BCT supports innovative conservation bylaw

The Brewster Conservation Trust played an integral role in the passage of a landmark Brewster zoning bylaw that has made the town a model for innovative planning, resource protection and open space preservation. The bylaw, called Natural Resource Protection Design, or NRPD, applies to the areas of Brewster containing the town’s drinking water supply and Brewster’s portion of the Pleasant Bay watershed—two resources that are particularly vulnerable to growth-related impacts.

Working in partnership with the Association to Preserve Cape Cod and community leaders, BCT conducted an extensive public education and outreach effort to inform citizens about the need to safeguard the town’s sensitive water resources and to explain how the proposed NRPD bylaw was uniquely suited to protect those resources. The effort resulted in adoption of the bylaw at the October, 2009 town meeting by an overwhelming margin.

The bylaw rethinks how future growth will occur in the designated resource area, placing the primary emphasis on setting aside the most environmentally sensitive areas of a property first, and then clustering development on the land that remains. Up to 80 percent of a parcel will be permanently preserved as open space. The number houses allowed to be built on a given parcel are reduced significantly from the previous zoning, making Brewster one of the two most progressive towns in the state for reducing density. Extra houses can be added by the developer as incentive for utilizing additional water protection measures.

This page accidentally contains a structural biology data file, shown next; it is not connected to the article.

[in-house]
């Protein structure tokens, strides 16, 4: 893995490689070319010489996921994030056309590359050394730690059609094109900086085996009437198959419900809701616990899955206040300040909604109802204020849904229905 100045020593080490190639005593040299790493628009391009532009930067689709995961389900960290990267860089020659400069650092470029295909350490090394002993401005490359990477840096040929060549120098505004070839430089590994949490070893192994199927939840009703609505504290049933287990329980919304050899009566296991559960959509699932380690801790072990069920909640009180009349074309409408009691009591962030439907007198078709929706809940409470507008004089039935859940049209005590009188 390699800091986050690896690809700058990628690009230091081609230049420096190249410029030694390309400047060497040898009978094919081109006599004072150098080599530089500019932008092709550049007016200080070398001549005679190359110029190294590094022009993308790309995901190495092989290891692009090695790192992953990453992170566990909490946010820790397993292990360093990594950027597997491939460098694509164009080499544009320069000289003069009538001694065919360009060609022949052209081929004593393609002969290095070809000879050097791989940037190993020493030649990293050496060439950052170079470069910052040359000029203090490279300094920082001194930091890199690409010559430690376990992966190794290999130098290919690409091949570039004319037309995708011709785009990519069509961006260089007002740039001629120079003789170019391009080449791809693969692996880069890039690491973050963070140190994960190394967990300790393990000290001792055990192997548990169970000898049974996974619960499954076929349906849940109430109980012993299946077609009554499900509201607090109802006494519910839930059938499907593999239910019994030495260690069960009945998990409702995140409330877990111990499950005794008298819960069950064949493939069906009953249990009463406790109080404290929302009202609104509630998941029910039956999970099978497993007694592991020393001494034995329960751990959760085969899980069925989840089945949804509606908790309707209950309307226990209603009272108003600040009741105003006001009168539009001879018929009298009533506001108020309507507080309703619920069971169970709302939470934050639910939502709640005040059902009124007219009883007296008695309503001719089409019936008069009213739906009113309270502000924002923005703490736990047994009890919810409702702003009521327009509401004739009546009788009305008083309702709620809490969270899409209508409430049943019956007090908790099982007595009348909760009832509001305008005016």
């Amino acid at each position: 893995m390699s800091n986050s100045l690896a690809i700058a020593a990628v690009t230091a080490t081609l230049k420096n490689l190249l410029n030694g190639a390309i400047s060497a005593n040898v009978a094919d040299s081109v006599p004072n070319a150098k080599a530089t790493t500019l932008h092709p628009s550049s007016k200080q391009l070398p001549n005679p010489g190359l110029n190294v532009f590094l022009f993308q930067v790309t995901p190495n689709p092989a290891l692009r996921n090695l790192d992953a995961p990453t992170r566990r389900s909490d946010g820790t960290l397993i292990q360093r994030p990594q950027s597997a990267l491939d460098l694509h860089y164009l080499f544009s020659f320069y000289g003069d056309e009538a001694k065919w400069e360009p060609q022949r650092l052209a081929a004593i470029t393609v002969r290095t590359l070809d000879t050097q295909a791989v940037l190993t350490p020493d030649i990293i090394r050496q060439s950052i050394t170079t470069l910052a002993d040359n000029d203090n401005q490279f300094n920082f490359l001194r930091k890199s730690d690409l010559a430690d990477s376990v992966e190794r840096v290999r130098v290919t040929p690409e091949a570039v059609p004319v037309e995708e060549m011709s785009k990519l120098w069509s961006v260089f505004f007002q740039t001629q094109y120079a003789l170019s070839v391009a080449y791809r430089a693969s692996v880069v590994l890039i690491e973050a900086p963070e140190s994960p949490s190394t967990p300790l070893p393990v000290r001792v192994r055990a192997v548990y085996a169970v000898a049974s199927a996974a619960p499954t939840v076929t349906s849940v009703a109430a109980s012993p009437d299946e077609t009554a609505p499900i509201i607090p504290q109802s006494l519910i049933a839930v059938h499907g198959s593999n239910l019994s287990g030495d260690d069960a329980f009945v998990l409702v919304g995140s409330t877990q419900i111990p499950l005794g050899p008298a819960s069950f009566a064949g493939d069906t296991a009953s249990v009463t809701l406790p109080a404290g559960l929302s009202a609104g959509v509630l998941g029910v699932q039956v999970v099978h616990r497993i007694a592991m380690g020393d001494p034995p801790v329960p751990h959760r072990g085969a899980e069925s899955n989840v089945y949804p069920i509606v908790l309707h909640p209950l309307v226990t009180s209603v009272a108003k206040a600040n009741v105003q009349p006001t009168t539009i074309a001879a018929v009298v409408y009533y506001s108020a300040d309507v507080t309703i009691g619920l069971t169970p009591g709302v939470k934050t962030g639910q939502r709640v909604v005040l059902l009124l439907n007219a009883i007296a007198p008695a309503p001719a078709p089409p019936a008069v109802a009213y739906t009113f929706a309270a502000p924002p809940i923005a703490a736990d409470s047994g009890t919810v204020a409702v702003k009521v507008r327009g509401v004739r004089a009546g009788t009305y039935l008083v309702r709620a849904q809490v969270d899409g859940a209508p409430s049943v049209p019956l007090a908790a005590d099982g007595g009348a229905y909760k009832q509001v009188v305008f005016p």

Successful adoption of the NRPD bylaw is not only a significant achievement for the town of Brewster; it also demonstrates BCT’s ability to be an effective educator and advocate on issues that help advance the organization’s ongoing work to preserve Brewster’s open spaces, habitats and other natural resources.

This illustration depicts a parcel of land with a field near the road, an existing trail crosses from the rear, steep slopes are located in the center, and a stream and wetlands area run through the lower right.

Under conventional zoning, a subdivision with excessive impervious surfaces sprawls across the parcel. Little open space is preserved, the trail is lost, the field developed, and houses encroach upon the wetland buffer area.

Natural Resource Protection Design lowers density and clusters development away from sensitive resources. Up to 80 percent of the parcel is preserved, the trail is maintained, the field is preserved, the stream and wetlands are protected, and impervious surfaces are minimized. Density bonuses for additional housing can be achieved by utilizing shared wastewater treatment and other water protection practices.

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